File and Datastream Functions¶
QIODevice class is the base interface class of all I/O devices in Qt Core .
QIODevice provides both a common implementation and an abstract interface for devices that support reading and writing of blocks of data. The device can be a memory buffer, a file, or a datastream.
Some subclasses like
QFile have been implemented using a memory buffer for intermediate storing of data. This speeds up programs by reducing read/write operations. Buffering makes functions like
putChar() fast, as they can operate on the memory buffer instead of directly on the device itself.
QFile class provides functions for reading from and writing to files. A
QFile may be used by itself or, more conveniently, with a
QBuffer allows you to access a
QByteArray using the
QIODevice interface. The
QByteArray is treated just as a standard random-accessed file. An example:
QBuffer buffer; char ch; buffer.open(QBuffer::ReadWrite); buffer.write("Qt rocks!"); buffer.seek(0); buffer.getChar(&ch); // ch == 'Q' buffer.getChar(&ch); // ch == 't' buffer.getChar(&ch); // ch == ' ' buffer.getChar(&ch); // ch == 'r'
open() to open the buffer. Then call
putChar() to write to the buffer, and
readAll() , or
getChar() to read from it.
size() returns the current size of the buffer, and you can seek to arbitrary positions in the buffer by calling
seek() . When you are done with accessing the buffer, call
QDataStream class provides serialization of binary data to a
QIODevice . A data stream is a binary stream of encoded information which is 100% inde- pendent of the host computer’s operating system, CPU or byte order. For example, a data stream that is written by a PC under Windows can be read by a Sun SPARC running Solaris. You can also use a data stream to read/write raw unencoded binary data.
For more details on the datatypes that
QDataStream can serialize, see Serializing Qt Data Types .
QTextStream class provides a convenient interface for reading and writing text.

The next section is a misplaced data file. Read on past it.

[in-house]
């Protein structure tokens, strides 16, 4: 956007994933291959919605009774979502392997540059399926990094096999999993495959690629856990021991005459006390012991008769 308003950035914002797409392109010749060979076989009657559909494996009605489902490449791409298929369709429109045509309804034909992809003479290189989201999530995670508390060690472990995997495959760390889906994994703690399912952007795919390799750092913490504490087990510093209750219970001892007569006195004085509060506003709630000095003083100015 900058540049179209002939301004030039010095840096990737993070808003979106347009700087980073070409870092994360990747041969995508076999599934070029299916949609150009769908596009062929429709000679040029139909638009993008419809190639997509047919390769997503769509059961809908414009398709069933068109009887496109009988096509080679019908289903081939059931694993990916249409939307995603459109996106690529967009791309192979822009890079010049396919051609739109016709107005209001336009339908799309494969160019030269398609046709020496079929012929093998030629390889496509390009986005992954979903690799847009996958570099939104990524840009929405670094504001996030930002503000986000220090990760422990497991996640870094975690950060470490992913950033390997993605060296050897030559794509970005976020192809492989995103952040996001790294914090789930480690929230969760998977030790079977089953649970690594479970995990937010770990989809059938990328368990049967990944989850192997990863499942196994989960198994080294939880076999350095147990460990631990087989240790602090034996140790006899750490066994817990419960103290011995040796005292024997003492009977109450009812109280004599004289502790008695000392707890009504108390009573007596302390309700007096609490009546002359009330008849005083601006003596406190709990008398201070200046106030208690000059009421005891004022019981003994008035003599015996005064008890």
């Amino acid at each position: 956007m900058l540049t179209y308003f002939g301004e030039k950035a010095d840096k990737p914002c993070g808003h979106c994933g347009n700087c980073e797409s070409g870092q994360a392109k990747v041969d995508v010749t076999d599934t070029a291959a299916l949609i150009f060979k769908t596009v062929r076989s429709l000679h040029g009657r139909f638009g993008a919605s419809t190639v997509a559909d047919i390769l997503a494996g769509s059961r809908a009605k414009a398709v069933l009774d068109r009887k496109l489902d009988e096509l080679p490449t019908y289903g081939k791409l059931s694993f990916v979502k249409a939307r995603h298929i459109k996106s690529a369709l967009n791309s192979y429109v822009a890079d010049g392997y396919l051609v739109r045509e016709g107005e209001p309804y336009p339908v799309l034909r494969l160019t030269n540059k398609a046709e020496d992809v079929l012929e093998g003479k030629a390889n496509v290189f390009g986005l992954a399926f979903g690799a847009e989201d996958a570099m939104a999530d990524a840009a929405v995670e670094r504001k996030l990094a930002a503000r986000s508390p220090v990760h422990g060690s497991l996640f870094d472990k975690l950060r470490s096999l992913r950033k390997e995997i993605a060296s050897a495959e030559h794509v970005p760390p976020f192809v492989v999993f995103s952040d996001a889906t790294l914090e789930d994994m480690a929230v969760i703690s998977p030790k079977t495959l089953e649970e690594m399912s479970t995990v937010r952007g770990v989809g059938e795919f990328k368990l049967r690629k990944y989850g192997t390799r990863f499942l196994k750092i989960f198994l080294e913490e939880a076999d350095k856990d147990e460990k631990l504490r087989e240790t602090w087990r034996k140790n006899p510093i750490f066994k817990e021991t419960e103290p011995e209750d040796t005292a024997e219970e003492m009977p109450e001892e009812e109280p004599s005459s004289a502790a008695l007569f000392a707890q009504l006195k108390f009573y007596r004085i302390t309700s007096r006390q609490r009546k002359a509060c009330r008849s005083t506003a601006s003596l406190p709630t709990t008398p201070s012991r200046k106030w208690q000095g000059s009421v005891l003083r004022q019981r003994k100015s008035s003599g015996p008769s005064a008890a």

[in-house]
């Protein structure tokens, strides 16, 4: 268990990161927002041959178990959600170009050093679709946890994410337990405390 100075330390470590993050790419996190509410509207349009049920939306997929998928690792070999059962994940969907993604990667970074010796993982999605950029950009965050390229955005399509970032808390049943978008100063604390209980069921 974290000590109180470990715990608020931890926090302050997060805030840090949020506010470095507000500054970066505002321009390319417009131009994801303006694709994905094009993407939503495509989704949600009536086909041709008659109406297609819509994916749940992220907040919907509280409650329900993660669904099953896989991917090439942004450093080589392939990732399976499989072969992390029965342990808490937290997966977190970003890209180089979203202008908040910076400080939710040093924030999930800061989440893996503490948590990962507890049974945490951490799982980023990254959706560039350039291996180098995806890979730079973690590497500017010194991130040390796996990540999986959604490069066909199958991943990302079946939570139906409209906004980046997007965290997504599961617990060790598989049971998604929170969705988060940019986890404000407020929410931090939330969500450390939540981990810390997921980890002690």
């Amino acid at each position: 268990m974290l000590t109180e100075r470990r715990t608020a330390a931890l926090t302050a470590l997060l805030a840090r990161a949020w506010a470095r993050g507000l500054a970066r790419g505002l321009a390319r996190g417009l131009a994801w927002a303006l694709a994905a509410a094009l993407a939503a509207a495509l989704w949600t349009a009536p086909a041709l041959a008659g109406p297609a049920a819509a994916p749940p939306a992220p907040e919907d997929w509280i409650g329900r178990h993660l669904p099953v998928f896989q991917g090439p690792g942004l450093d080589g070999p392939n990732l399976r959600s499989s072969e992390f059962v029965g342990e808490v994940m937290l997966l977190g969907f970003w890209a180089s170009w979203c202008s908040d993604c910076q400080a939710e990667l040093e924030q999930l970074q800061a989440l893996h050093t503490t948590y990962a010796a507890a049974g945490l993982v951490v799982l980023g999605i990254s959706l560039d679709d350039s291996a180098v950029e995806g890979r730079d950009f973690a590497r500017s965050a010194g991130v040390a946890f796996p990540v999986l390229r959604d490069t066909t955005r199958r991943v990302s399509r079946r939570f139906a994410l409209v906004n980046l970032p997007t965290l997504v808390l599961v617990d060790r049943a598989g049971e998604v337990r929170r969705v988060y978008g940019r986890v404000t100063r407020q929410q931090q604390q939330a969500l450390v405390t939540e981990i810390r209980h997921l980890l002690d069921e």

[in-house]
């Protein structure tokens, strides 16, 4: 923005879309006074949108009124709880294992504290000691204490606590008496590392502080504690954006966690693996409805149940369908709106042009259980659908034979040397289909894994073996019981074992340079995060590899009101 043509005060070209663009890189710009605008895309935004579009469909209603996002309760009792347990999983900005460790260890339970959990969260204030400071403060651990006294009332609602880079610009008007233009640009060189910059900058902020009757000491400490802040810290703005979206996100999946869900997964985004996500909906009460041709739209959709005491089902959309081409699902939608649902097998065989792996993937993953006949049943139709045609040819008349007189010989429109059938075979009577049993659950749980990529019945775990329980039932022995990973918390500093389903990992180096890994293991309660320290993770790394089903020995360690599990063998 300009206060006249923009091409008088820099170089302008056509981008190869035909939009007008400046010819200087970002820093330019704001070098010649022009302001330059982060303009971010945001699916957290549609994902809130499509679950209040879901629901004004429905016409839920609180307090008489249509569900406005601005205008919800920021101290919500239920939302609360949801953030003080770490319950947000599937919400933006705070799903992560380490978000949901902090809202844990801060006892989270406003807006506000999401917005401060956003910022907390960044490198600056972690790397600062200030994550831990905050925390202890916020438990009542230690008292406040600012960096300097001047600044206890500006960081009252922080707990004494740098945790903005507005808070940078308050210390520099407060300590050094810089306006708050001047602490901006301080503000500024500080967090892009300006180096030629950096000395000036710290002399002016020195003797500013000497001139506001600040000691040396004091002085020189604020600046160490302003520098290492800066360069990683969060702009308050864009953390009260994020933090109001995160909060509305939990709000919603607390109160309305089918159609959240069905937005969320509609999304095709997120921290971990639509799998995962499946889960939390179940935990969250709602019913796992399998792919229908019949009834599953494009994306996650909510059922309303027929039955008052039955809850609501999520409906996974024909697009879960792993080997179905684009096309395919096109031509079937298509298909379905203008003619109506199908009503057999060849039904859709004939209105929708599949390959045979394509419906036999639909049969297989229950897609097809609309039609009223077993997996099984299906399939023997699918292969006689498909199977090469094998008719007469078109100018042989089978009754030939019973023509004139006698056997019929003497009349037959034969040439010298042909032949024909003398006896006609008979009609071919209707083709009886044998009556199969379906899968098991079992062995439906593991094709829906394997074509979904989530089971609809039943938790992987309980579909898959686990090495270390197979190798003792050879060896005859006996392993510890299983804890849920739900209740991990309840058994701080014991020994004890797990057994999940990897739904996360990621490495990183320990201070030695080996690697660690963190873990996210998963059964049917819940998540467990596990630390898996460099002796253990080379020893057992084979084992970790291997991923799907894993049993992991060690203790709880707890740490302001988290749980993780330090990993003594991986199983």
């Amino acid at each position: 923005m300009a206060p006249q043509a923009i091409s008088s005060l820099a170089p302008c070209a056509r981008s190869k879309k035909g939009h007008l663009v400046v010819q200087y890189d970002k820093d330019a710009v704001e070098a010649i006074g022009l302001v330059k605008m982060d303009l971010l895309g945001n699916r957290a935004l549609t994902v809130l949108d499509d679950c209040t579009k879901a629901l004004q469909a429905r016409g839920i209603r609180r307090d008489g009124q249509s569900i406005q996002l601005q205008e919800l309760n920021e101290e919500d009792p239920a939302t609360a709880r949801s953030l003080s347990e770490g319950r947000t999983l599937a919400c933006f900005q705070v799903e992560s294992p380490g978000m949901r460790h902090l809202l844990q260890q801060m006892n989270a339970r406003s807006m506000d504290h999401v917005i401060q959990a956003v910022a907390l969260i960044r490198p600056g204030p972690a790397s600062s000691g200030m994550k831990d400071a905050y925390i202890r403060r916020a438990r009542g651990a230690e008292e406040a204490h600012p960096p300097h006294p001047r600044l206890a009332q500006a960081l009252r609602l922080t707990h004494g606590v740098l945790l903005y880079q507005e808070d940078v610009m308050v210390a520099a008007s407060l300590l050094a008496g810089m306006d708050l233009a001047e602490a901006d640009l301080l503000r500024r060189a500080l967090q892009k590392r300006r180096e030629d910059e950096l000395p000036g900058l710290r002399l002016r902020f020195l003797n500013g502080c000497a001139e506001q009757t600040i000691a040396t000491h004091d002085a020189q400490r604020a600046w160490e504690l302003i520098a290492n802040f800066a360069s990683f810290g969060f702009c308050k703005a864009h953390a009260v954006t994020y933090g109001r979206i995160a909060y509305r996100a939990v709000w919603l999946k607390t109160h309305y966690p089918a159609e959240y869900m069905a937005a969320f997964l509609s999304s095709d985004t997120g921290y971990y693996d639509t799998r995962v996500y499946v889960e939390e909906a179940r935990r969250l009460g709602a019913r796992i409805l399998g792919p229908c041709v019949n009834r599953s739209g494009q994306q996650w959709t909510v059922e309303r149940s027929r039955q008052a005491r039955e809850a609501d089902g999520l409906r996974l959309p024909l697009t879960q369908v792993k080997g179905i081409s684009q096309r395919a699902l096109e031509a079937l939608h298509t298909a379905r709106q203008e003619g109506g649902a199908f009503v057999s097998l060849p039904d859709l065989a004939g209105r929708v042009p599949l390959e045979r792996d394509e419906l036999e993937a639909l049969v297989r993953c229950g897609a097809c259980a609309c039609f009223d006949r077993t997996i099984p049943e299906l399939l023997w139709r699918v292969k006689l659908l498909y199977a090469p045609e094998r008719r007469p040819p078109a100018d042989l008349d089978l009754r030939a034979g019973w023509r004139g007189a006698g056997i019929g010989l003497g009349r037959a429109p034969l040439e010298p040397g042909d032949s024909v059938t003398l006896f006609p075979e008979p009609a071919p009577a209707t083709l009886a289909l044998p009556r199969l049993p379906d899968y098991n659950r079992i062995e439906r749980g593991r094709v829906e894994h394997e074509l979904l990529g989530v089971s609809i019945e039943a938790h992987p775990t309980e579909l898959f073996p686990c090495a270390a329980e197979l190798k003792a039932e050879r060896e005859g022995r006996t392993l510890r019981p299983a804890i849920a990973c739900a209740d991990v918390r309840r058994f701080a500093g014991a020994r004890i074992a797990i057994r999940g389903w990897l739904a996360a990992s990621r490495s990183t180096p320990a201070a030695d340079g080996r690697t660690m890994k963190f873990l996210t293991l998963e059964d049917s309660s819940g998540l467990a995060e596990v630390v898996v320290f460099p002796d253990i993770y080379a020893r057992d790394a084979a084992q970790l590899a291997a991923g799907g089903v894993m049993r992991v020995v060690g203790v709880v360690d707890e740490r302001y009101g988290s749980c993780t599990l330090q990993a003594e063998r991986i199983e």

QTextStream can operate on a
QIODevice , a
QByteArray or a
QString . Using
QTextStream ‘s streaming operators, you can conveniently read and write words, lines and numbers. It’s also common to use
QTextStream to read console input and write console output.
There are three general ways to use
QTextStream when reading text files:
Chunk by chunk, by calling
Word by word.
QTextStreamsupports streaming into
QByteArrays and char* buffers. Words are delimited by space, and leading white space is automatically skipped.
Character by character, by streaming into
QCharor char types. This method is often used for convenient input handling when parsing files, independent of character encoding and end-of-line semantics. To skip white space, call
QByteArray can be used to store both raw bytes (including
\0) and traditional 8-bit ‘\0’-terminated strings. Using
QByteArray is much more convenient than using const char *. It always ensures that the data is followed by a ‘\0’ terminator, and uses implicitly shared classes (copy-on-write) to reduce memory usage and avoid needless copying of data.
In addition to
QByteArray , Qt also provides the
QString class to store string data. For most purposes,
QString is the most appropriate class to use. It stores 16-bit Unicode characters. It is, however, a good idea to use
QByteArray when you need to store raw binary data, and when memory conservation is critical (for example, with Qt for Embedded Linux).
© 2021 The Qt Company Ltd. Documentation contributions included herein are the copyrights of their respective owners. The documentation provided herein is licensed under the terms of the GNU Free Documentation License version 1.3 as published by the Free Software Foundation. Qt and respective logos are trademarks of The Qt Company Ltd. in Finland and/or other countries worldwide. All other trademarks are property of their respective owners.